Remand and Bail Laws in Chicago: When and How to Release Suspects

javier-villaraco-235574-copy-300x225The right to bail is constitutionally protected in Chicago and across the USA and is relevant in the wake of increased custodial sentencing. It is a key piece of procedural content for the court process. Many ordinary members of the public do not understand how bail works. That means that they are at risk of spending significant time in jail on remand rather than being out on bail. The court is faced with three main considerations when deciding whether or not to give bail:

  • The risk of absconding
  • The risk of committing other crimes whilst on bail
  • The risk of tampering with evidence or hampering the investigation

From these considerations arise a number of key success criteria that must be applied to the facts of the case in a sensitive and insightful manner. The judge does not grant or deny bail as a matter of superficial procedure. They judge gives justification for his or her decisions and can change those decisions when new facts arise.

Bail is designed to ensure that innocent people do not routinely spend long periods of time incarcerated without compensation simply because there is a delay in the court processes. The investigation can take months or even years. It would be unreasonable to expect that anyone who is accused of a crime has to be locked up until the trial. In any case, the Chicago criminal justice system lacks the resources to be able to engage in such mass incarceration programs. Besides, there is a real risk that the law enforcement agencies may take the opportunity to abuse the court by indirectly locking up people for crimes that they might or might not have committed.

Why the Prosecutor Tends to Oppose Bail

In most cases, the prosecutor prefers to oppose the bail application. This opposition may be based on the facts of the case that do not meet the minimum threshold for release. Prosecutors are particularly concerned about absconding, witness intimidation, obstruction of justice, and evidence-tampering. These are not mere theoretical constructs but real concerns that are justified by the experiences of the people who work in the system. Some defendants are so wealthy that they are able to buy themselves out of criminal responsibility. Others have such loose ties to the community that they lose nothing by absconding. The reform agenda is also focused on ensuring that there is both procedural and substantive justice.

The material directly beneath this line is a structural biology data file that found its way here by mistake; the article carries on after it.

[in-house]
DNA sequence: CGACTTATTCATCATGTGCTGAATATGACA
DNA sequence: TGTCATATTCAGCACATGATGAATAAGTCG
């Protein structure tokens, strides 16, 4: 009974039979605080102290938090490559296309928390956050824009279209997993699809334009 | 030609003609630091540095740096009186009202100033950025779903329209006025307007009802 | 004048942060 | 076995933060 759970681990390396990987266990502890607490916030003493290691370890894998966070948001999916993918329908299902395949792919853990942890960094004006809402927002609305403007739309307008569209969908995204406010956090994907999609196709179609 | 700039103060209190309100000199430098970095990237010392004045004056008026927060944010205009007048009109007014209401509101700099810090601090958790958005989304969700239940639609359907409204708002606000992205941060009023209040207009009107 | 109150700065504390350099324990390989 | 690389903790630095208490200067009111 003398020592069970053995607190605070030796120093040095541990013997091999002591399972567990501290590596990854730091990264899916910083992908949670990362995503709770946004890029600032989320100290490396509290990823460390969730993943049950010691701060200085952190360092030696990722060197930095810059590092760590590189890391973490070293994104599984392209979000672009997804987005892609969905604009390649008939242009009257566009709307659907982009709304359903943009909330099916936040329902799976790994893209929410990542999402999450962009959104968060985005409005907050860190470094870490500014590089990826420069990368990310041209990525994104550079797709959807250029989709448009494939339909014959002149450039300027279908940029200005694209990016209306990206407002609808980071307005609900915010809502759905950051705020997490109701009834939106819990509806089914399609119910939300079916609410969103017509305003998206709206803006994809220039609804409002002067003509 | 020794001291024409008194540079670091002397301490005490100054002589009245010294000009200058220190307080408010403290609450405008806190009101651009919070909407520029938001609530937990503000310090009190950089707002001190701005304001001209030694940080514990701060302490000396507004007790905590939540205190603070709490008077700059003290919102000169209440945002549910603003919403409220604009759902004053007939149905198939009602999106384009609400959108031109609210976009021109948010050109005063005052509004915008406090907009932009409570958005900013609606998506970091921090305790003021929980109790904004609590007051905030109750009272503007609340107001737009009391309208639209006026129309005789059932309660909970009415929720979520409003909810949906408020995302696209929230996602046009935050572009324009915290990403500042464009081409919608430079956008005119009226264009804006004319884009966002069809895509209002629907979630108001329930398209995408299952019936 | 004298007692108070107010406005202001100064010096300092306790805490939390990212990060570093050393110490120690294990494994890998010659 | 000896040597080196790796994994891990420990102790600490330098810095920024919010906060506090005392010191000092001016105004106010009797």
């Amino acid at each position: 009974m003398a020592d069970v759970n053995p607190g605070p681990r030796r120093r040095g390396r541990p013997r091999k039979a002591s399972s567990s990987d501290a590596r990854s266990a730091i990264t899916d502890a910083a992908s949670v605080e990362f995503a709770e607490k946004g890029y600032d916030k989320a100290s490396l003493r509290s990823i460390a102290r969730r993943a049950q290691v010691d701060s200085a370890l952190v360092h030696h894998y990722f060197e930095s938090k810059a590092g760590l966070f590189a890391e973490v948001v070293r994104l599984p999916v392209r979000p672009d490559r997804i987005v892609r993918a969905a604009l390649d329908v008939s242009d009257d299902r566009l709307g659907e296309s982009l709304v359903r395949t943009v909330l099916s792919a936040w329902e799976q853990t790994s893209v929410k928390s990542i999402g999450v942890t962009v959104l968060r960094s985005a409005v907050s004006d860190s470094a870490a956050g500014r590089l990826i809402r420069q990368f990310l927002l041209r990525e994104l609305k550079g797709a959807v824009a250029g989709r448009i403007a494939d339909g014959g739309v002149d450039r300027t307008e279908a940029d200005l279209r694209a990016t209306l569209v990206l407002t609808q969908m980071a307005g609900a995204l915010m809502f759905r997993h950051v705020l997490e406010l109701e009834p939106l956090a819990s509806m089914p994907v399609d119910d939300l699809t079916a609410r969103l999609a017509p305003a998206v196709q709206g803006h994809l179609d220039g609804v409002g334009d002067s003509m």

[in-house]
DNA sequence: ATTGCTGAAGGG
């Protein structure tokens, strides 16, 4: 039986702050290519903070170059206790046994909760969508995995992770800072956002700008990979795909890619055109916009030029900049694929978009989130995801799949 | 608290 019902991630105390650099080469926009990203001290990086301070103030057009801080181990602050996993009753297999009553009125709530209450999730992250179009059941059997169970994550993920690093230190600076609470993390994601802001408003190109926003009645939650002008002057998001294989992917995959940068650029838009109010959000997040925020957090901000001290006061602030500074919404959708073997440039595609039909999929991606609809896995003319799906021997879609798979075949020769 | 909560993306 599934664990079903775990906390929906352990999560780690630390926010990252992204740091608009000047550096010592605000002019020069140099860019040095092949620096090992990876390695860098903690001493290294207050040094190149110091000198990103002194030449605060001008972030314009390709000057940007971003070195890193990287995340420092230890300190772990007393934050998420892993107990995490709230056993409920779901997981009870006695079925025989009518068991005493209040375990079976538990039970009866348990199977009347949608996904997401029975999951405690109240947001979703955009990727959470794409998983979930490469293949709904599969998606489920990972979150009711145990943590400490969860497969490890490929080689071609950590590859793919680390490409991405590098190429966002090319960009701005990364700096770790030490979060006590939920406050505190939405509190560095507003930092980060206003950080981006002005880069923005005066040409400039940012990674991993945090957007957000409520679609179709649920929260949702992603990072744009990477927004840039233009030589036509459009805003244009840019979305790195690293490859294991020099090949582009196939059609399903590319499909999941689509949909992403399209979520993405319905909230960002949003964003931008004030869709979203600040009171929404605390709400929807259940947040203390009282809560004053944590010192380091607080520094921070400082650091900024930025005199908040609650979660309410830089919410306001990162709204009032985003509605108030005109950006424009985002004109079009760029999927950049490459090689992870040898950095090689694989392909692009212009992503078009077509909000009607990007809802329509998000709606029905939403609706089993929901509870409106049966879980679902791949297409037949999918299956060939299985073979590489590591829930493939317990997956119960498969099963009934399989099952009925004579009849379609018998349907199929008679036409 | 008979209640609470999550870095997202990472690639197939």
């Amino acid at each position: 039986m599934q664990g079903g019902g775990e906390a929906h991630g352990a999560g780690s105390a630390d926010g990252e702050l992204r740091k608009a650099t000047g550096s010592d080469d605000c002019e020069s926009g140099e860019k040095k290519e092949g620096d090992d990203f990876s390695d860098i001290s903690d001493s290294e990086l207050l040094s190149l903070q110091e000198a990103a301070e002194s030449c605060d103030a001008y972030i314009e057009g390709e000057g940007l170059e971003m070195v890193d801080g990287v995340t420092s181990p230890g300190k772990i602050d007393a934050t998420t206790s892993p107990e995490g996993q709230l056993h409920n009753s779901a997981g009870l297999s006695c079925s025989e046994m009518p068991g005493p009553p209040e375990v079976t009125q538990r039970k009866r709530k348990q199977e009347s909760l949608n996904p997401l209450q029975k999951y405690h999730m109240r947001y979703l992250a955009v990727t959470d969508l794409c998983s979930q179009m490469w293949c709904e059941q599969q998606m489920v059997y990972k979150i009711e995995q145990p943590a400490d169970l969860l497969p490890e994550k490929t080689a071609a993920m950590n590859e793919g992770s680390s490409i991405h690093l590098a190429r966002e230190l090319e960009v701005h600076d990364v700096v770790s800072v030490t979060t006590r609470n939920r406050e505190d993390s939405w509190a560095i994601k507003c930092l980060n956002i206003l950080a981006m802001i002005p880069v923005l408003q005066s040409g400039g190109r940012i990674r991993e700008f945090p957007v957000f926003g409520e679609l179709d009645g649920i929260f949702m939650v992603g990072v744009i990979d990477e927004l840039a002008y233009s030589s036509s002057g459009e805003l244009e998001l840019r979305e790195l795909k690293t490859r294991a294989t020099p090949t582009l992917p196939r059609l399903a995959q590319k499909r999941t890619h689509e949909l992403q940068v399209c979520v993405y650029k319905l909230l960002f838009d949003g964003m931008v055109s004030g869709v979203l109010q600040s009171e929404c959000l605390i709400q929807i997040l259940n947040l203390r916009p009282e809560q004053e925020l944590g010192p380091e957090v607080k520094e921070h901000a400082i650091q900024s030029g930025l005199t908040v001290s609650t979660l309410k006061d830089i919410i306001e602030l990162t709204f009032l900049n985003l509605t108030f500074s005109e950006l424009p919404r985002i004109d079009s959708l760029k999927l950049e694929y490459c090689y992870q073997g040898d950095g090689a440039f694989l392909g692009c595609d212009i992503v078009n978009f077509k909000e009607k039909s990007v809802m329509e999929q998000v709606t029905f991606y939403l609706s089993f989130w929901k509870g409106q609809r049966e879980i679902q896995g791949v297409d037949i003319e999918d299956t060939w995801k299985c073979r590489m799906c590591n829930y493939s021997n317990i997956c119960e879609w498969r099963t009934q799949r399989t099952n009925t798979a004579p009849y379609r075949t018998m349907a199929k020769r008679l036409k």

Absconding can set the case back and make a mockery of the entire justice system. The resources that are used in recapturing the escapee could be better used in the investigative and rehabilitative process. Perhaps one of the most damaging consequences of inappropriate bail conditions occurs when the accused ends up committing another crime or the same crime during the time between the arrest and the trial. That is a scenario that is often seized upon by the popular press in order to show how incompetent the court officials are. That is why the award of bail is a carefully considered decision.

Key Considerations for Awarding Bail

The judge may go through the following checklist in order to determine whether the accused is suitable for release on bail:

  • Clear and verifiable proof of address, residency, and citizenship
  • Previous good conduct and a stable job or family life
  • Weakness of evidence and a denial of the charge
  • Ability to raise a sufficiently significantly bail amount that will guarantee his or her return to court
  • Responsible and verifiable referees or sureties
  • Previous examples of strict adherence to bail conditions
  • The seriousness of the crime and the impact on the public
  • A low flight risk based on a range of factors such as marital, parental, and job status
  • The safety of the accused in terms of avoiding mob justice and revenge attacks

The systemic failures in the bail system are often a contentious point for the criminal justice system in Chicago. To hear learn more about remand and bail laws in Chicago, contact David Freidberg attorney at law at (312) 560-7100.

(image courtesy of Javier Villaraco)

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